Water, Water Everywhere Doesn’t Mean A Drink

by Michele S. Byers, executive director, New Jersey Conservation Foundation

In the past few weeks New Jersey has seen lots of rain, including flooding in some areas of the state. So those with damp basements and spongy yards may be surprised to hear that we’re still under a statewide drought watch.

The drought watch – less urgent than a drought warning – reminds us of how important water is to life, and how important it is to use water wisely, even when it seems plentiful.


Over the past 12 months, New Jersey has actually had average to slightly above average rainfall over the whole state. So why are we under a statewide drought watch?

The New Jersey Department of Environmental Protection extensively monitors and reports on our drinking water supplies. The state is divided into six regions, and within each a combination of weather stations, stream flow gauges and groundwater monitoring wells are used to assess how much drinking water is available. Readings are updated every other week in normal and wet periods. When things get dry, the monitoring is done weekly.


Data and analysis from these indicators help the state make better decisions about when droughts start and stop, as well as how best to respond. Up-to-the-week data is posted for the public online at NJDEP’s Drought Information website at www.njdrought.org.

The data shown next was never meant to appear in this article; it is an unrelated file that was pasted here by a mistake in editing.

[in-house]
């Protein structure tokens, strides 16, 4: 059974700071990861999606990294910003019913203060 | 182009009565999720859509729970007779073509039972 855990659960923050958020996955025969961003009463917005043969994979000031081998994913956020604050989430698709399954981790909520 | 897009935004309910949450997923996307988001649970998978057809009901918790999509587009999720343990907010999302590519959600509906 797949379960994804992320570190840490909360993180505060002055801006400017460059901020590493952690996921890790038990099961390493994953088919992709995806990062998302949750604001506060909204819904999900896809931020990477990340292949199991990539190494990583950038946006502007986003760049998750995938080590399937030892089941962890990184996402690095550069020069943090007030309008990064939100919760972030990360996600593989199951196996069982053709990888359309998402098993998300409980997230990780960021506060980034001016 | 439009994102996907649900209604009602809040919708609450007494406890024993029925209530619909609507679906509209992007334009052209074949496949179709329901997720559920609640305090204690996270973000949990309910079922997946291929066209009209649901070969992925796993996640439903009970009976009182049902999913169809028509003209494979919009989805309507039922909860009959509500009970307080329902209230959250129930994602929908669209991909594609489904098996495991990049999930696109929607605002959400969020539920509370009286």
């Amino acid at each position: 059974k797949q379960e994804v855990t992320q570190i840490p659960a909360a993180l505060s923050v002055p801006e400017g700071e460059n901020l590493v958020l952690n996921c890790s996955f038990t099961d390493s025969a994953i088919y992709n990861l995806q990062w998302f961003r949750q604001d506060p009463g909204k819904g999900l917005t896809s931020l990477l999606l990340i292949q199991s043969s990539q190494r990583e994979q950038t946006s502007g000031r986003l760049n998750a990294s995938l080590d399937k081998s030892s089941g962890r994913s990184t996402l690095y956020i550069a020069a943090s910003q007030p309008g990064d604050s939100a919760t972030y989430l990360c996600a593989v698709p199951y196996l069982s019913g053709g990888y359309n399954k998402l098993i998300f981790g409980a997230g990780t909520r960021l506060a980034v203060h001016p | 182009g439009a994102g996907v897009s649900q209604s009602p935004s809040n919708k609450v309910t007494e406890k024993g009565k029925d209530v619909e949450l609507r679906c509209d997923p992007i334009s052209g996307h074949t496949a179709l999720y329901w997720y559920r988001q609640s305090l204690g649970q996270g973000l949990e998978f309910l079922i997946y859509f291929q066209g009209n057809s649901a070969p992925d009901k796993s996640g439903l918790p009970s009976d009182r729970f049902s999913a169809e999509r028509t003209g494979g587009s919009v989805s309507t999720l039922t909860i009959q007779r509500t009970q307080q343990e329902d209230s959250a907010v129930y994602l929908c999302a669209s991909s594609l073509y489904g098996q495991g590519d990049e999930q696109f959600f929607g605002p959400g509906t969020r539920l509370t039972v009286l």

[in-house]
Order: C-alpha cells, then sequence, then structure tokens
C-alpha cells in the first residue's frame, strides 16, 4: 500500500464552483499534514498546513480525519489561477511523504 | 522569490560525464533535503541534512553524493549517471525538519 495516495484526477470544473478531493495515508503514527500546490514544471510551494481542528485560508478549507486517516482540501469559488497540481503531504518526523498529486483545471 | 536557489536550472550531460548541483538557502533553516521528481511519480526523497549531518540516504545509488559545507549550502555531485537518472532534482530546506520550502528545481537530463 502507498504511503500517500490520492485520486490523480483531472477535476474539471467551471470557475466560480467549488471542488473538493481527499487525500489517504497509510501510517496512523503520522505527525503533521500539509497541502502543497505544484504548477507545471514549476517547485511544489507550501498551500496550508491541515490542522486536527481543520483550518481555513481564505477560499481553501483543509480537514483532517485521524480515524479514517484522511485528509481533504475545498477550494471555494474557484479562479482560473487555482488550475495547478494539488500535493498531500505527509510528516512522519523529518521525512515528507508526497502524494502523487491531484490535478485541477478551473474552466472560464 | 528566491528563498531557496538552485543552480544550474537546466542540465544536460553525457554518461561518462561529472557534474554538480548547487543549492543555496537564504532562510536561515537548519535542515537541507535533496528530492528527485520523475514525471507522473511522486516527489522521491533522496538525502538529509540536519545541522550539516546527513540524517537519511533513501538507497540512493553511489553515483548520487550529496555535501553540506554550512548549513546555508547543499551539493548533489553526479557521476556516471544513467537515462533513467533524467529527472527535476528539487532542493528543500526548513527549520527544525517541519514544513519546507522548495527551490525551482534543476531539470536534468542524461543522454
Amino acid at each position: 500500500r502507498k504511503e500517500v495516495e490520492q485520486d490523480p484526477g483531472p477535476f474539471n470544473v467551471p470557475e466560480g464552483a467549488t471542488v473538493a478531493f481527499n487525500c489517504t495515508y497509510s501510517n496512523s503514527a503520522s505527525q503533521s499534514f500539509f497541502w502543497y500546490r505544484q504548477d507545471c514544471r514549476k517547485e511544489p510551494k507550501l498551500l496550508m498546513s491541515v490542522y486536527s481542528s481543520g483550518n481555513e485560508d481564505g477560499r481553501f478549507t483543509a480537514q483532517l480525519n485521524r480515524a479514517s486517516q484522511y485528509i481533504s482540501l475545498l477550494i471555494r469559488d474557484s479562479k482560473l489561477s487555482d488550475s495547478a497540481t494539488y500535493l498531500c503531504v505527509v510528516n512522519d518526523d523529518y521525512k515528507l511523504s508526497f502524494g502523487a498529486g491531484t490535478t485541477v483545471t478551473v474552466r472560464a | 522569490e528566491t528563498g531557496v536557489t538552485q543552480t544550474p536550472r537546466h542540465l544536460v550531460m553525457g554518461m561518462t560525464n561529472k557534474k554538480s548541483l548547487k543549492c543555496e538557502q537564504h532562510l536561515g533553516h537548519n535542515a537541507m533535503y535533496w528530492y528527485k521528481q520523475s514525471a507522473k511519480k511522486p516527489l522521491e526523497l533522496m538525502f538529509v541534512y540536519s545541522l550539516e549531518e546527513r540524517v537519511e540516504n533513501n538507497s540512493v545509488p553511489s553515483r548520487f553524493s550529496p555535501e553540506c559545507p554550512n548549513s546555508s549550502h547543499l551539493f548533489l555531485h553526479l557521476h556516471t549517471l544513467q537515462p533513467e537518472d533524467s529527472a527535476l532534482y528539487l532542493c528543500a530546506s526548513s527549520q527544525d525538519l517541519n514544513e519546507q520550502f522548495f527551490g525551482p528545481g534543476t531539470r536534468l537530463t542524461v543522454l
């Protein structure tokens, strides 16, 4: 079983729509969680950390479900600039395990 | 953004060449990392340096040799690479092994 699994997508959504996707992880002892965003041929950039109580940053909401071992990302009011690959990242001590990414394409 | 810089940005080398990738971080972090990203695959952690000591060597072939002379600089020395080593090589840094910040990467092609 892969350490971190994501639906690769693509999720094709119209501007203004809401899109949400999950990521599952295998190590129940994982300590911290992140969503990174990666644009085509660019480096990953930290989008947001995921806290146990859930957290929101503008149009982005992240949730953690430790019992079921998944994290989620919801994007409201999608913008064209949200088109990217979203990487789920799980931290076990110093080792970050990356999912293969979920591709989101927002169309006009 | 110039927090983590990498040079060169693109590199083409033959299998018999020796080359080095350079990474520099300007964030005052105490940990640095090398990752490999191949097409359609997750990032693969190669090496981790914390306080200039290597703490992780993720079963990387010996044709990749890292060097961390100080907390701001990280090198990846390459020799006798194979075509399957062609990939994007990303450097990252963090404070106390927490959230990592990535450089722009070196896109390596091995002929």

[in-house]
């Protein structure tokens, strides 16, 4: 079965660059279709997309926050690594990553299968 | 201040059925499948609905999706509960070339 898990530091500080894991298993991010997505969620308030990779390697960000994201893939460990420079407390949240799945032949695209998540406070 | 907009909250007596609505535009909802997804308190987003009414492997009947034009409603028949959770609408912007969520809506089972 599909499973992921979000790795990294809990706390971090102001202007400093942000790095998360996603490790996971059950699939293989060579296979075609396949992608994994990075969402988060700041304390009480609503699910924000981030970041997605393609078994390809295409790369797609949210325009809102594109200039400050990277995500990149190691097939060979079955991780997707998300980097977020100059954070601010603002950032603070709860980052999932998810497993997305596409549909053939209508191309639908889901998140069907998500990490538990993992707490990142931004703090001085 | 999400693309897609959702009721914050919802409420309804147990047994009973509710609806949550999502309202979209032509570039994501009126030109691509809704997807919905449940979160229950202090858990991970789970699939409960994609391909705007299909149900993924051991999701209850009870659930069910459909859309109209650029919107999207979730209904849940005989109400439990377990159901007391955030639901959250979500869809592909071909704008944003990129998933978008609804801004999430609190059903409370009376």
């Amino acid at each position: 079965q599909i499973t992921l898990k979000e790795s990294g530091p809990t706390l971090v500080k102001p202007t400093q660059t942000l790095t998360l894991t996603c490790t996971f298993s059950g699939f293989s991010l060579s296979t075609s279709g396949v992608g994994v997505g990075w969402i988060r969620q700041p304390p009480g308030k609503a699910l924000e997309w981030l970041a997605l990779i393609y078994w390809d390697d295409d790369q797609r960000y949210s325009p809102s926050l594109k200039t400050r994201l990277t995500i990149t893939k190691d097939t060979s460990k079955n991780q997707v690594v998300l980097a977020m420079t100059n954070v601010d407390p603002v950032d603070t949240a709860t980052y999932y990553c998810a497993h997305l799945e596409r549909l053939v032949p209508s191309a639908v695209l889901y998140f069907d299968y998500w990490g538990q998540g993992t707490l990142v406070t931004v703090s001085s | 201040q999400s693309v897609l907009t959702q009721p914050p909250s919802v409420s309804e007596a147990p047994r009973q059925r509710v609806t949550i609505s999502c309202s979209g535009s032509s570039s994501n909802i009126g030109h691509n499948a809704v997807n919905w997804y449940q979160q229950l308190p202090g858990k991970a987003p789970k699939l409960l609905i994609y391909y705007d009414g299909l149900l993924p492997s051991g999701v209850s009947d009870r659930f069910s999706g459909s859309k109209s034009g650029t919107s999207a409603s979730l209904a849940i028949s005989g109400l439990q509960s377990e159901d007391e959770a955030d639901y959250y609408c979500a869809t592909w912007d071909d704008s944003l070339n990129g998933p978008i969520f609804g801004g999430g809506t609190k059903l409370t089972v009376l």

So what does the data tell us about the drought watch?

Put simply, a few wet weeks can’t make up for months of drier than normal conditions. March through August 2010 was the sixth driest five-month period on record in New Jersey, according to the National Oceanic and Atmospheric Administration’s National Climatic Data Center.

In northern New Jersey, for example, about 18 inches of rain have fallen since April 1 in Passaic County, about 6.5 inches below normal. Were it not for two significant rain events – heavy rains in March, and another 3 to 5 inch event in August – we could be talking about drought warnings, not watches.

Before the recent rains, water levels in reservoirs around the northern half of New Jersey were about 10 to 15 percent below normal for this time of year. Even with the rainfall, large portions of the state – central, southern and eastern – had below normal precipitation over the past 90 days.

Regardless of what happens over the next few weeks and months – abundant rain or more dry spells – we only help ourselves by conserving water. This is true whether you have a private well or depend on public water. The less we all draw out of the system, the faster it recharges.

Saving water is easy. There are many suggestions at NJDEP’s Drought Information website (www.njdrought.org) or by calling 1-800-4-ITS-DRY. And there are 100 ideas at the Water Use It Wisely website (www.wateruseitwisely.com).

So let it rain! And let the rain be a reminder of how important water is – important enough to conserve, even as it’s falling from the sky!

And I hope you will consult New Jersey Conservation Foundation’s website at www.njconservation.org or contact me at info@njconservation.org, if you would like more information about conserving New Jersey’s precious land and natural resources.

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